Diplomacy, and we have this confirmed from several sources, broke down after President Trump's speech at the United Nations General Assembly when he used those fiery terms like "totally destroying North Korea." He called their leader, Kim Jong-un, "Rocket Man." And while he has dialed that back, North Korea certainly hasn't forgotten about that.
And yes, it's been nearly two months since they've conducted any sort of military test. But there are a lot of reasons why that may or may not be. We simply don't know the thinking of North Korean leader Kim Jong-un.
But what we do know is that the North Koreans in their messaging repeatedly and even this week have warned the United States not to underestimate their abilities, not to underestimate their arsenal. And officials here said they want to send the Trump administration a very clear message, because talk, they feel, simply wouldn't be effective, given the mixed messaging that has come out of the administration.
[06:10:11] GREGORY: I also think it's also important to remember the -- the obsession with survival that the North has. That that is the real concern, that the regime is going to be taken over. And even the Chinese are sympathetic to that. They don't want American influence right at its doorstep. So they like the buffer of the North.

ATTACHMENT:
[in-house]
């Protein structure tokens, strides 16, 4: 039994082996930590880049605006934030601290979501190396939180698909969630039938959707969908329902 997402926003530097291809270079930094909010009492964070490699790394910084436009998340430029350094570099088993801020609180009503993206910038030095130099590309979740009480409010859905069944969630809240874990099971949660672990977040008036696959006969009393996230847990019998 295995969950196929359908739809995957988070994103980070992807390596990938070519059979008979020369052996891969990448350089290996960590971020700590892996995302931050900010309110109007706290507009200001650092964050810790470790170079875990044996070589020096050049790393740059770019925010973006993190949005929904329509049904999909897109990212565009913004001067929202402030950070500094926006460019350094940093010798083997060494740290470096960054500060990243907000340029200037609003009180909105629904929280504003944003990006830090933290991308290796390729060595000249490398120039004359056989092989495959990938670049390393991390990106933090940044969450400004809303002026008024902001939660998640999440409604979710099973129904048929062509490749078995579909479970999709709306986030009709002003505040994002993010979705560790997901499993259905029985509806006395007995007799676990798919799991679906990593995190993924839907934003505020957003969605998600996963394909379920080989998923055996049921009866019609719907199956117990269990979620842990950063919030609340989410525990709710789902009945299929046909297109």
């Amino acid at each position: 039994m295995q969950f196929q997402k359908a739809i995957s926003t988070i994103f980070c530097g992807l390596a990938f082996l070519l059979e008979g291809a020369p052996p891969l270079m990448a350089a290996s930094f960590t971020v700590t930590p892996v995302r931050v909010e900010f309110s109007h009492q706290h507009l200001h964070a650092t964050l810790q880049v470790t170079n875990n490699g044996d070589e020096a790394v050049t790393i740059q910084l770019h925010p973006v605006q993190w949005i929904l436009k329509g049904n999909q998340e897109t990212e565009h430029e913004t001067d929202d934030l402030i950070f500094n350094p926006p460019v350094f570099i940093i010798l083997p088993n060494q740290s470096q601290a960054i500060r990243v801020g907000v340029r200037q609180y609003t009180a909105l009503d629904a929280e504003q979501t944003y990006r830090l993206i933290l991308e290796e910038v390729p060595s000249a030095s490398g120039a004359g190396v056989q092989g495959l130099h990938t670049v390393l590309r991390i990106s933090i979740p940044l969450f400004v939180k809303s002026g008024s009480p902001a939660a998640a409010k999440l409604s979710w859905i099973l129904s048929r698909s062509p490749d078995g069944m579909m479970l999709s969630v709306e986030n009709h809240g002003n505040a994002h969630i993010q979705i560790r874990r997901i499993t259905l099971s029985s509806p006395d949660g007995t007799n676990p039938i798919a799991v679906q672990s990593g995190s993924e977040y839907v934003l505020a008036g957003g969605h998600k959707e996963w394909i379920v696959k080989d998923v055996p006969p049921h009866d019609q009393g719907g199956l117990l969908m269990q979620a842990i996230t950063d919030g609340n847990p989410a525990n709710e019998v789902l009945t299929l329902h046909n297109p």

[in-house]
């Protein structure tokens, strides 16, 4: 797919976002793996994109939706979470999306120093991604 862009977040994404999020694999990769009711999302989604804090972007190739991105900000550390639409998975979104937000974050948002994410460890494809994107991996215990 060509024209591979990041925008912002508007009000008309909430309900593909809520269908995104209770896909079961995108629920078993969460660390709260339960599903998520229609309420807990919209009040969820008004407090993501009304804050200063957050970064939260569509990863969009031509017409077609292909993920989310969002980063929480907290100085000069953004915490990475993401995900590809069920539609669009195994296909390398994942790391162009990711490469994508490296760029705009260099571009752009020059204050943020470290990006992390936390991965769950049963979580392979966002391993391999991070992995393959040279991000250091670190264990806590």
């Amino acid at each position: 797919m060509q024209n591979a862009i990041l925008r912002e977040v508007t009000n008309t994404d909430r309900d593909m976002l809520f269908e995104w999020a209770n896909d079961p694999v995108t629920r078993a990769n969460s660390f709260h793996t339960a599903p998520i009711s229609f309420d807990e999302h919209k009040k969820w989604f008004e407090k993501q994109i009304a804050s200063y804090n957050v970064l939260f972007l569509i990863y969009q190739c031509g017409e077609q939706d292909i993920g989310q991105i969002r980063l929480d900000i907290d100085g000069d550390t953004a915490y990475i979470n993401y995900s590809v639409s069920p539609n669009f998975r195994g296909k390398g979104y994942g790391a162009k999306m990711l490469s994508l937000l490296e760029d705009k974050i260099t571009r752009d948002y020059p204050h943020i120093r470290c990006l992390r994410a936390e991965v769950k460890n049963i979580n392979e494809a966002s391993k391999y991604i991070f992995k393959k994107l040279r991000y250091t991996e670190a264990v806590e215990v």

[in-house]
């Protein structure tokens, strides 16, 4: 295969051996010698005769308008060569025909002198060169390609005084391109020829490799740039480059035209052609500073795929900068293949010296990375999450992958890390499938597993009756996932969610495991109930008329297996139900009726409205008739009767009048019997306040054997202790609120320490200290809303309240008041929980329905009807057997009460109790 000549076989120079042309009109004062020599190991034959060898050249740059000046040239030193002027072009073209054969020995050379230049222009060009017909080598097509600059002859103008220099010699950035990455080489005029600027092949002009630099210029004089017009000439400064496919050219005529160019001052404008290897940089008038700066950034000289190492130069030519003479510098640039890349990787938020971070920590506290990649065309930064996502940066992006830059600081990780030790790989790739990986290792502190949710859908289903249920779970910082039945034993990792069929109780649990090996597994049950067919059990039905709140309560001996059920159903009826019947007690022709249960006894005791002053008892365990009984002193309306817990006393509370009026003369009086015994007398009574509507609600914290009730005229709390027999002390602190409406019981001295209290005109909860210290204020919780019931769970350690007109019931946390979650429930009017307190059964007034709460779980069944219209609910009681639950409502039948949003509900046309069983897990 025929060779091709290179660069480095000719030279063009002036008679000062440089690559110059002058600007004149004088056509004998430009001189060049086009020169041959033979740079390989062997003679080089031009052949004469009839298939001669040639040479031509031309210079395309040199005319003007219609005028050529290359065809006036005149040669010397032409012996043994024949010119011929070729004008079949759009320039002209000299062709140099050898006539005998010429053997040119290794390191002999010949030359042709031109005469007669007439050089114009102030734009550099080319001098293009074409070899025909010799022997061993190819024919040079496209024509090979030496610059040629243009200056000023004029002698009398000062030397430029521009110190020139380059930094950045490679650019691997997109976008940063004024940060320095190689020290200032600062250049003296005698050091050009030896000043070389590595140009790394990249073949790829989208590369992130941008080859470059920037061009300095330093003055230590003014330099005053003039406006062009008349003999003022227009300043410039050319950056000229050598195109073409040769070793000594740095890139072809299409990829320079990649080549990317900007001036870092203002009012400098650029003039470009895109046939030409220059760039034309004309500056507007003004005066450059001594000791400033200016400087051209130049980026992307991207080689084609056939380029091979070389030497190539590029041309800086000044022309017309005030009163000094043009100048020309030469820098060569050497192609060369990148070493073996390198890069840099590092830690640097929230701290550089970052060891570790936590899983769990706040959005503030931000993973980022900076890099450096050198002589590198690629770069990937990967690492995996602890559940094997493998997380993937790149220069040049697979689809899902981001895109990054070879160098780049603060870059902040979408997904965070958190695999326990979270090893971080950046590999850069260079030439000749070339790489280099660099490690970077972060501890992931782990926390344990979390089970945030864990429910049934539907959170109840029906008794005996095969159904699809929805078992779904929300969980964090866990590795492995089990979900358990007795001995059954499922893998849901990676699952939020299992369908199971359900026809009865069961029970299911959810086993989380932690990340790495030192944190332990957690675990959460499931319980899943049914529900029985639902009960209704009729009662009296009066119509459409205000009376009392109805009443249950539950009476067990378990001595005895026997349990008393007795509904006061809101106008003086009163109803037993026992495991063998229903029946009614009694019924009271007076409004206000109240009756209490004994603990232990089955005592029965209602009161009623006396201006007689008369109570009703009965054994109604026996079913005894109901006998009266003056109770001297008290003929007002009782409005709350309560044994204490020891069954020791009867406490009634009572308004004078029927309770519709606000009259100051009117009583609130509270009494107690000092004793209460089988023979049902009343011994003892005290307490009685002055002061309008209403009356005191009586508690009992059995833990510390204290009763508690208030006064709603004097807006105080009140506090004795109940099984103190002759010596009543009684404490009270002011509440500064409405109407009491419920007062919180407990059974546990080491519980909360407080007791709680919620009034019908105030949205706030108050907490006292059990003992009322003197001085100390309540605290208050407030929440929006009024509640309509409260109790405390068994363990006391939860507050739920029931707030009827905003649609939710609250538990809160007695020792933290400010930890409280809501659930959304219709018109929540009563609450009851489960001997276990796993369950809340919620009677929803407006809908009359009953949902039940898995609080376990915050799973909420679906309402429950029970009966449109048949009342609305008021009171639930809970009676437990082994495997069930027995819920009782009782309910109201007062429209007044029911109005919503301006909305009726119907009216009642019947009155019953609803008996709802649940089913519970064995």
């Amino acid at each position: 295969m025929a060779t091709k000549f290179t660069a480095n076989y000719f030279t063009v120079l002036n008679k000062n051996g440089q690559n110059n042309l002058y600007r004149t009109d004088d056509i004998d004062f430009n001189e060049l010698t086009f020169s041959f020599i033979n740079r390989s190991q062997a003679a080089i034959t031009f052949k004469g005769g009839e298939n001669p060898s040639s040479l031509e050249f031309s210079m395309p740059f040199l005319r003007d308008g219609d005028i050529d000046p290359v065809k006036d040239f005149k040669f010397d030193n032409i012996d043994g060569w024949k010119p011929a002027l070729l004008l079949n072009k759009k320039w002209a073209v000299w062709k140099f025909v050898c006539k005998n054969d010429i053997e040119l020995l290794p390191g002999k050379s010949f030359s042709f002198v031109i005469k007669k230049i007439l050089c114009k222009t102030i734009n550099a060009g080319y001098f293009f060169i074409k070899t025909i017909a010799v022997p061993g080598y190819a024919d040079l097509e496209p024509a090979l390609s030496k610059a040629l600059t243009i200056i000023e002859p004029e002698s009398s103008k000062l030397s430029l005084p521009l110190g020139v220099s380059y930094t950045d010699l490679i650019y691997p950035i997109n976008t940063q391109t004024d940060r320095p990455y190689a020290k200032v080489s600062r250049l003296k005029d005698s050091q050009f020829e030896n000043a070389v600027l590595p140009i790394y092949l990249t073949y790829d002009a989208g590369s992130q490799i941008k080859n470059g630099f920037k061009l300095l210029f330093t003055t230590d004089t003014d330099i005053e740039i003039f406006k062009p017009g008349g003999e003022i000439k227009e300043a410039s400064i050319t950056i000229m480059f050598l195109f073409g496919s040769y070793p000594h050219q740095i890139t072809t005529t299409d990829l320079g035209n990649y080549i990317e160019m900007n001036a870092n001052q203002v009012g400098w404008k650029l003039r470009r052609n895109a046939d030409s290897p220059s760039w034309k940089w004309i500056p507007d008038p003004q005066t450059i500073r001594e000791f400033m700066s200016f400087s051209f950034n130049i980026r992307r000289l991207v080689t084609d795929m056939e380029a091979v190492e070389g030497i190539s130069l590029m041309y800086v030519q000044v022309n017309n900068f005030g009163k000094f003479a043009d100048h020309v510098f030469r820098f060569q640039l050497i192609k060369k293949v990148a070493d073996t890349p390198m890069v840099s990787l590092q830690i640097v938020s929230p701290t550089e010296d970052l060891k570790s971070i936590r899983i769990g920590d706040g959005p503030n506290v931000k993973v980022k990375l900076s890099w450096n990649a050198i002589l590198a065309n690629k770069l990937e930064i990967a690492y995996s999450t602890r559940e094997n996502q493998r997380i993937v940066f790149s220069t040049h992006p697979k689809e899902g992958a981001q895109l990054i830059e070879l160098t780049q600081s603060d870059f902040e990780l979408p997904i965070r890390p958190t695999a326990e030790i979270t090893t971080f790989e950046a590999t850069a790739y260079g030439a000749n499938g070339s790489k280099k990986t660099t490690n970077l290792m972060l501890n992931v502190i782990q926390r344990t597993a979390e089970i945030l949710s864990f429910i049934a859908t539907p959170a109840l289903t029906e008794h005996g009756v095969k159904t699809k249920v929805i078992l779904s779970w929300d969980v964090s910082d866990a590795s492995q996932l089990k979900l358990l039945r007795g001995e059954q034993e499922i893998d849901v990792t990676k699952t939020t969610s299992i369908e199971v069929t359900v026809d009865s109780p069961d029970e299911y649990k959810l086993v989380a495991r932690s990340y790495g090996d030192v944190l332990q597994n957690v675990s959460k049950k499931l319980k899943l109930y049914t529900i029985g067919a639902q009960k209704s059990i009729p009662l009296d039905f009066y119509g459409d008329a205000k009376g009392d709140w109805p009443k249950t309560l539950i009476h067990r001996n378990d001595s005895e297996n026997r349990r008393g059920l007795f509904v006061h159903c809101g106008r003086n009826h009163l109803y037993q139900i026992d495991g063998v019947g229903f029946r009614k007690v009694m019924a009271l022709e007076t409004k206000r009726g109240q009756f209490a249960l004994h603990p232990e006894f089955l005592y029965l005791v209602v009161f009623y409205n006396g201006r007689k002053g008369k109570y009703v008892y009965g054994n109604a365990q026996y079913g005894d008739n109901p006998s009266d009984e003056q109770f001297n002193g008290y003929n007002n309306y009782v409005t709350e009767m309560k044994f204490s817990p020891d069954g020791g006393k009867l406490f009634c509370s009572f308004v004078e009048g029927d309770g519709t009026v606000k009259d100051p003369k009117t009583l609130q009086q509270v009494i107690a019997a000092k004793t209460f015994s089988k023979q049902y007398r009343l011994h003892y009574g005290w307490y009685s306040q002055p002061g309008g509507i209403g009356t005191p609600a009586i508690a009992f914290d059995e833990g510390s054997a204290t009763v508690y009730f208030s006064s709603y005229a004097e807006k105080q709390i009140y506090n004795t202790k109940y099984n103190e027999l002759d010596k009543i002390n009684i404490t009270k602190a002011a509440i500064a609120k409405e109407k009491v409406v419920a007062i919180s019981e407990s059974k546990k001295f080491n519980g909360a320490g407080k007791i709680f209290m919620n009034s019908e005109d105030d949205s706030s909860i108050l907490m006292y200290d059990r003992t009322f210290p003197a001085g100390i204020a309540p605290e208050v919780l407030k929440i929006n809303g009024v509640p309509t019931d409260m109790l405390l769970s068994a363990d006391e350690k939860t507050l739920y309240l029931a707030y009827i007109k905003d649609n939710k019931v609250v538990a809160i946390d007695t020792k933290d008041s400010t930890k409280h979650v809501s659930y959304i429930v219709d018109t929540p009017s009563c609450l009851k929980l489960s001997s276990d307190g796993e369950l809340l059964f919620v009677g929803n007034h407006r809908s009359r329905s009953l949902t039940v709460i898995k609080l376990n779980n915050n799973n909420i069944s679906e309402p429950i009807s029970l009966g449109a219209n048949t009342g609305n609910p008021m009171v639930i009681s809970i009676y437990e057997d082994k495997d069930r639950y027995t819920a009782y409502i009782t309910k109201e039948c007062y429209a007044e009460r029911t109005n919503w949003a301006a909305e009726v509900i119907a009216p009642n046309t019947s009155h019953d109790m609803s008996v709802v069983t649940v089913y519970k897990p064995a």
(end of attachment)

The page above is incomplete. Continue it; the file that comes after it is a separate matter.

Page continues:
And I think that goes to the point of whether we can get far enough along where it looks to be tense enough that there's some off ramp, as David Sanger is saying.
CUOMO: I'm sorry. David has made the point before, both Davids actually, that you know, we have to remember the context. For North Korea, this is existential. So what seems like political prattle from the president and just pushback and tough talk is received differently and that's the concern about what that dynamic might yield.